Where yon blue ridges hang their cliffs on high,
And suns infulminate the stormful sky,
The nations, temper'd to the turbid air,
Breathe deadly strife, and sigh for battle's blare;
Tis here they meditate, with one vast blow,
To crush the race that rules the plains below.
Capac with caution views the dark design,
Learns from all points what hostile myriads join.
And seeks in time by proffer'd leagues to gain
A bloodless victory, and enlarge his reign.

His eldest hope, young Rocha, at his call,
Resigns his charge within the temple wall;
In whom began, with reverend forms of awe,
The functions grave of priesthood and of law,

In early youth, ere yet the ripening sun
Had three short lustres o'er his childhood run,
The prince had learnt, beneath his father's hand,
The well-framed code that sway'd the sacred land;
With rites mysterious served the Power divine,
Prepared the altar and adorn'd the shrine,
Responsive hail'd, with still returning praise,
Each circling season that the God displays,

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Rosalind and Helen: a Modern Eclogue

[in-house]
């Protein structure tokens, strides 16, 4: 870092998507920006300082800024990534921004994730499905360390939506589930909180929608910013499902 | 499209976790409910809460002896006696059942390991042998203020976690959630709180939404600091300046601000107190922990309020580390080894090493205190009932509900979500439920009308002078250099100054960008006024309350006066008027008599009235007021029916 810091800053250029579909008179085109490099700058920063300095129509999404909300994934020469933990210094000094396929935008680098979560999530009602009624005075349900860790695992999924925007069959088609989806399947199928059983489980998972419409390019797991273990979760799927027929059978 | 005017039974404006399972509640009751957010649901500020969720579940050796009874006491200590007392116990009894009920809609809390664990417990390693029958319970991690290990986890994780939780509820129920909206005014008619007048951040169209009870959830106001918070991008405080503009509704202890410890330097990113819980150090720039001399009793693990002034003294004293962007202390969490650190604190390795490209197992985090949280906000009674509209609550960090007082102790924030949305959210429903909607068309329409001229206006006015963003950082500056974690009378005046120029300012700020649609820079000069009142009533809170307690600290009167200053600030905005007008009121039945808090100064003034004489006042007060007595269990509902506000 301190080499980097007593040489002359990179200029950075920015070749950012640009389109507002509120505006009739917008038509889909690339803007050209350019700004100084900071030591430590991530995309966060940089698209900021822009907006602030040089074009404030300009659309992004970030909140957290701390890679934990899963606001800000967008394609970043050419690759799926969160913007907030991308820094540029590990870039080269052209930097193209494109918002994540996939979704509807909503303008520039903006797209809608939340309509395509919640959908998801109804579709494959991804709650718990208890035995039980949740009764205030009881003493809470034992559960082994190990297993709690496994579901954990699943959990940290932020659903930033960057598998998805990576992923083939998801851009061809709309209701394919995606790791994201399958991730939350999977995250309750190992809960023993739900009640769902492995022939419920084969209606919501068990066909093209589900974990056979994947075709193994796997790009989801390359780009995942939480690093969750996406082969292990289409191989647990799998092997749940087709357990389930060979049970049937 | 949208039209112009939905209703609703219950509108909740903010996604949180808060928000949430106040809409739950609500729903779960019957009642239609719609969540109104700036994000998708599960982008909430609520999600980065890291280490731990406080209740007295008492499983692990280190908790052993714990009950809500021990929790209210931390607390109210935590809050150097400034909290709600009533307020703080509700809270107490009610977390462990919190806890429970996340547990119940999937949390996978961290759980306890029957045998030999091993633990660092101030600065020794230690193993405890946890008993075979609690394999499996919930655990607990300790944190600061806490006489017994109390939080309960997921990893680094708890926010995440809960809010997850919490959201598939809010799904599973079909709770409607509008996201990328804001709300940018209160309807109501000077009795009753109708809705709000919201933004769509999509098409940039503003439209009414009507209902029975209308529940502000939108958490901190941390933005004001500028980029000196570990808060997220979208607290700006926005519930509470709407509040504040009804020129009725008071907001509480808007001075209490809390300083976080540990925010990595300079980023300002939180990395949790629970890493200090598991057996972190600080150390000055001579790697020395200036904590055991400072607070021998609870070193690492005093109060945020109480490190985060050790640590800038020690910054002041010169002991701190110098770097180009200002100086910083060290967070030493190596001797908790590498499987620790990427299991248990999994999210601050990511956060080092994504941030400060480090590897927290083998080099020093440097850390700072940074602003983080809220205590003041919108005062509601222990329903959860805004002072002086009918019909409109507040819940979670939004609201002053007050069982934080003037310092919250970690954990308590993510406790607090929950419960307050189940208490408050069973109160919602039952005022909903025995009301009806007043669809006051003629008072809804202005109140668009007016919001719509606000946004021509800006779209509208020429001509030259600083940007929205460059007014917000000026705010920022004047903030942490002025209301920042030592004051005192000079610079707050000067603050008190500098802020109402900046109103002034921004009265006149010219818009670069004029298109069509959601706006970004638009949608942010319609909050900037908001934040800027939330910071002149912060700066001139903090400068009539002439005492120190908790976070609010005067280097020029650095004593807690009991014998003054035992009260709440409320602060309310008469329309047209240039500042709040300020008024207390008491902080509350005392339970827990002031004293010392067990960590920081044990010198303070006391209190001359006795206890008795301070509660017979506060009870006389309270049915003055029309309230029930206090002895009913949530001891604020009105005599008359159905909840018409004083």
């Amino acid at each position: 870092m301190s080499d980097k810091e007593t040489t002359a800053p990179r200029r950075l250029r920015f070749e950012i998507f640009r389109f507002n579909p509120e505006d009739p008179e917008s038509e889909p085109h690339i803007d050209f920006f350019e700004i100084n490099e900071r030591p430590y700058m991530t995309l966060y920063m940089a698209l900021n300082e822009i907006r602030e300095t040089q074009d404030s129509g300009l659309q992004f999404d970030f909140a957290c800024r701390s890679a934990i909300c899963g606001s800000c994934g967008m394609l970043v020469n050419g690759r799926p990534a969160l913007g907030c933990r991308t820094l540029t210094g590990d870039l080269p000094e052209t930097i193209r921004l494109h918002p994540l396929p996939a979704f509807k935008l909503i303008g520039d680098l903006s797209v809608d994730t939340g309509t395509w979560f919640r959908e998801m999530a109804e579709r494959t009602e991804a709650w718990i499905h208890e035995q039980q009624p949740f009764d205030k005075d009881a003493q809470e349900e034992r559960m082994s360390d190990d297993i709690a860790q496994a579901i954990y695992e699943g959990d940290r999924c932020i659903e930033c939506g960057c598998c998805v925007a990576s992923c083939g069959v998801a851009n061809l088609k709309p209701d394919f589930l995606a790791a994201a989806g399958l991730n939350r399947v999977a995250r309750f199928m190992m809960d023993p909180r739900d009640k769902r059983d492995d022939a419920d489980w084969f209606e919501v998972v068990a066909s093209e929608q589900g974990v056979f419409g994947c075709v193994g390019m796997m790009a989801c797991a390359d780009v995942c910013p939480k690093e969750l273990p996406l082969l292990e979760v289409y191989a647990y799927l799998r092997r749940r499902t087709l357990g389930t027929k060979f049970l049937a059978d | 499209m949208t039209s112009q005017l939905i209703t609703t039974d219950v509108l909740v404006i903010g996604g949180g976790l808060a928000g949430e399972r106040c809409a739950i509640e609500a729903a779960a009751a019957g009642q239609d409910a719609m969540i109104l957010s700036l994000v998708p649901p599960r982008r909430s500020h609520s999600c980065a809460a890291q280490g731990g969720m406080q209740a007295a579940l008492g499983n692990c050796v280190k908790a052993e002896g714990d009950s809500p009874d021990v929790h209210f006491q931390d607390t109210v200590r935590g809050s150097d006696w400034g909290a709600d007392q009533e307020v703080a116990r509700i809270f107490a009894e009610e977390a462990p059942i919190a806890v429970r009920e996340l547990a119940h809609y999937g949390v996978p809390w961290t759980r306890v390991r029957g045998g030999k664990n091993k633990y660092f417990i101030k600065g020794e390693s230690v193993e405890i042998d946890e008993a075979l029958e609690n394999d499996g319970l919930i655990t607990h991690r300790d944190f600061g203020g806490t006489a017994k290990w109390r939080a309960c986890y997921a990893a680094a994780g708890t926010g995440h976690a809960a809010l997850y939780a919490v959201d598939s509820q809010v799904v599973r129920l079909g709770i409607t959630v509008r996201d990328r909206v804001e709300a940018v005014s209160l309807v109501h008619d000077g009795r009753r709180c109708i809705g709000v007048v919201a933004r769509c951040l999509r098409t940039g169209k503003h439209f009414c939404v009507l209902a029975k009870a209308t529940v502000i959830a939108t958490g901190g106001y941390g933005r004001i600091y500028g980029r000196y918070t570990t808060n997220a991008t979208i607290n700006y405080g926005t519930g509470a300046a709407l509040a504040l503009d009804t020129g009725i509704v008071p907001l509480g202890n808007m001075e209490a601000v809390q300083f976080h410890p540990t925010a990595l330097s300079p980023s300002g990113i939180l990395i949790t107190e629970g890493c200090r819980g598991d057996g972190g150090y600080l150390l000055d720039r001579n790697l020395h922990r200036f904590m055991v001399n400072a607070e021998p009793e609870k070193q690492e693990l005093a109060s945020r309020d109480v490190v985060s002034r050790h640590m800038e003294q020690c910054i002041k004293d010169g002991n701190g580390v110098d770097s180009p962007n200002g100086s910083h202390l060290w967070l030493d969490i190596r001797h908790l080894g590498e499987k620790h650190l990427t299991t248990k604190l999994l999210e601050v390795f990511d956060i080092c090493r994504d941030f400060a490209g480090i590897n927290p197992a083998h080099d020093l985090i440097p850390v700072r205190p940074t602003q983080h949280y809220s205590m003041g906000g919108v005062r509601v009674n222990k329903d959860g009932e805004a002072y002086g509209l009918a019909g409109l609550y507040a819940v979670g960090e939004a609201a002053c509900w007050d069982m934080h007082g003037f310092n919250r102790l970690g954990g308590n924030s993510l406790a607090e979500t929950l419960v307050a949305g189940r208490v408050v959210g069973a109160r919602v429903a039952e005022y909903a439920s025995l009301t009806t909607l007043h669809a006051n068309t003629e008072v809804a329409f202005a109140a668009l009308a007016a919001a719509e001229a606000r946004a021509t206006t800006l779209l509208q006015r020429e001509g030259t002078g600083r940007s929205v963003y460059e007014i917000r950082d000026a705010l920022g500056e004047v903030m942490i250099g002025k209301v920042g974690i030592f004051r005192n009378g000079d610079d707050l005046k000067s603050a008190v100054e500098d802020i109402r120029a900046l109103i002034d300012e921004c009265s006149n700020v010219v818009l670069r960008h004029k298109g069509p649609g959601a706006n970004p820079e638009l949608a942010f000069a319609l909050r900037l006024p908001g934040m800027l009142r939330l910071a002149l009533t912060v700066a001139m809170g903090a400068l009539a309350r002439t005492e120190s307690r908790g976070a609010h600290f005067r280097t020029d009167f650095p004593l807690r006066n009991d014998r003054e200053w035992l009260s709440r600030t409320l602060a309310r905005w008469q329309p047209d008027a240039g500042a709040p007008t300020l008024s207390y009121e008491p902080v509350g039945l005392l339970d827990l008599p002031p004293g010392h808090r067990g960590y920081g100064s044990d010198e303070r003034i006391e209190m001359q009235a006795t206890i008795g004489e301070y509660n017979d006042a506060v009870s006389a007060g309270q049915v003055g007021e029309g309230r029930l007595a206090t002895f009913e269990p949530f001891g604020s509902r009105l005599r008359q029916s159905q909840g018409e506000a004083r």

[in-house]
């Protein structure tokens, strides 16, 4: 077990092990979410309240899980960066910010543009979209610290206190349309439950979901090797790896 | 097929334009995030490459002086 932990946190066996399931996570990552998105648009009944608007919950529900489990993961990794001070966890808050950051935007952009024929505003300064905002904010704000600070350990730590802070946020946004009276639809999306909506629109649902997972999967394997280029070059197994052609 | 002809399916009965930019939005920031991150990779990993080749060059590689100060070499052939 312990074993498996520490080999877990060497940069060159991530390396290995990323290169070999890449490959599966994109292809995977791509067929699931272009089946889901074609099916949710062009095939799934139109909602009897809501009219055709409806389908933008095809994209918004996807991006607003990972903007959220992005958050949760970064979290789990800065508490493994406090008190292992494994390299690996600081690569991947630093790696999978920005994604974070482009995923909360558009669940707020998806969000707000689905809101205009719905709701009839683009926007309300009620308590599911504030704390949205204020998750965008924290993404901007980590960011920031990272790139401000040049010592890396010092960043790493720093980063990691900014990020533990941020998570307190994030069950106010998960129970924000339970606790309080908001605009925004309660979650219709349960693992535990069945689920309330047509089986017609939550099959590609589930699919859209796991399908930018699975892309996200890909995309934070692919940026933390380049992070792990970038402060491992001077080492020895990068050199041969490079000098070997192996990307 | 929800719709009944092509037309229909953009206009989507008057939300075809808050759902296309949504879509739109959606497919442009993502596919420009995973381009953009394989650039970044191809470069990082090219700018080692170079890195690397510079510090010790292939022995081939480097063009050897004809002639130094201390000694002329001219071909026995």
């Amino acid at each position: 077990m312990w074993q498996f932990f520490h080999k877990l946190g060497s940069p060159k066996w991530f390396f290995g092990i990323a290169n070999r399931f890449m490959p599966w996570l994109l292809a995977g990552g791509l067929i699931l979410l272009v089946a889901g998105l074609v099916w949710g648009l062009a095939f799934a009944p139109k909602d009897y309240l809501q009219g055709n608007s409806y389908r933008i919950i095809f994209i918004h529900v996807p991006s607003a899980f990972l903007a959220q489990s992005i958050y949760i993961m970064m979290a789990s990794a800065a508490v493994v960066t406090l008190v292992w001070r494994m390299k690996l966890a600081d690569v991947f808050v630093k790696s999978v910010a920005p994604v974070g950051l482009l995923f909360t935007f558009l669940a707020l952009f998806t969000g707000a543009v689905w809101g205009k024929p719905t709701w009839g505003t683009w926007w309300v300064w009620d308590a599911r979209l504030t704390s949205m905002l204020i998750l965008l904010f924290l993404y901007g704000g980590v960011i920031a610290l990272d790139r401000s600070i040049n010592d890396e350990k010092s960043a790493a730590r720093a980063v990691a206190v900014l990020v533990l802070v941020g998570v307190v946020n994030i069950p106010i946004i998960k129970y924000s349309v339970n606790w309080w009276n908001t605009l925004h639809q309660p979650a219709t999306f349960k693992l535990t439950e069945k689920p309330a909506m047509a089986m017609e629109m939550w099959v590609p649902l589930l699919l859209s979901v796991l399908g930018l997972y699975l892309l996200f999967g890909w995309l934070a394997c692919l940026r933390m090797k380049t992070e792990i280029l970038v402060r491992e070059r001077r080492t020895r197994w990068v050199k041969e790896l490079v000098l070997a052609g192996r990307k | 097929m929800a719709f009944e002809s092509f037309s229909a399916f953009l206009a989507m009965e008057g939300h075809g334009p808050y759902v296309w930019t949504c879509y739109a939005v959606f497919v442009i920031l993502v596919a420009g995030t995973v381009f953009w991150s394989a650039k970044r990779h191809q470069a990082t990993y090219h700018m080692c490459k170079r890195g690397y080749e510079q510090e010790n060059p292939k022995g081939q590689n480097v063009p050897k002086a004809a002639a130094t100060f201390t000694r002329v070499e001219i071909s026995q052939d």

ROSALIND, HELEN, and her Child.

SCENE. The Shore of the Lake of Como.

HELEN
Come hither, my sweet Rosalind.
'T is long since thou and I have met;
And yet methinks it were unkind
Those moments to forget.
Come, sit by me. I see thee stand
By this lone lake, in this far land,
Thy loose hair in the light wind flying,
Thy sweet voice to each tone of even
United, and thine eyes replying
To the hues of yon fair heaven.
Come, gentle friend! wilt sit by me?
And be as thou wert wont to be
Ere we were disunited?
None doth behold us now; the power
That led us forth at this lone hour
Will be but ill requited
If thou depart in scorn. Oh, come,
And talk of our abandoned home!
Remember, this is Italy,
And we are exiles. Talk with me
Of that our land, whose wilds and floods,
Barren and dark although they be,
Were dearer than these chestnut woods;
Those heathy paths, that inland stream,
And the blue mountains, shapes which seem
Like wrecks of childhood's sunny dream;
Which that we have abandoned now,
Weighs on the heart like that remorse
Which altered friendship leaves. I seek
No more our youthful intercourse.
That cannot be! Rosalind, speak,
Speak to me! Leave me not! When morn did come,
When evening fell upon our common home,
When for one hour we parted,--do not frown;
I would not chide thee, though thy faith is broken;
But turn to me. Oh! by this cherished token
Of woven hair, which thou wilt not disown,
Turn, as 't were but the memory of me,
And not my scornèd self who prayed to thee!

ROSALIND
Is it a dream, or do I see
And hear frail Helen? I would flee
Thy tainting touch; but former years
Arise, and bring forbidden tears;

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The Four Seasons : Spring

Come, gentle Spring! ethereal Mildness! come,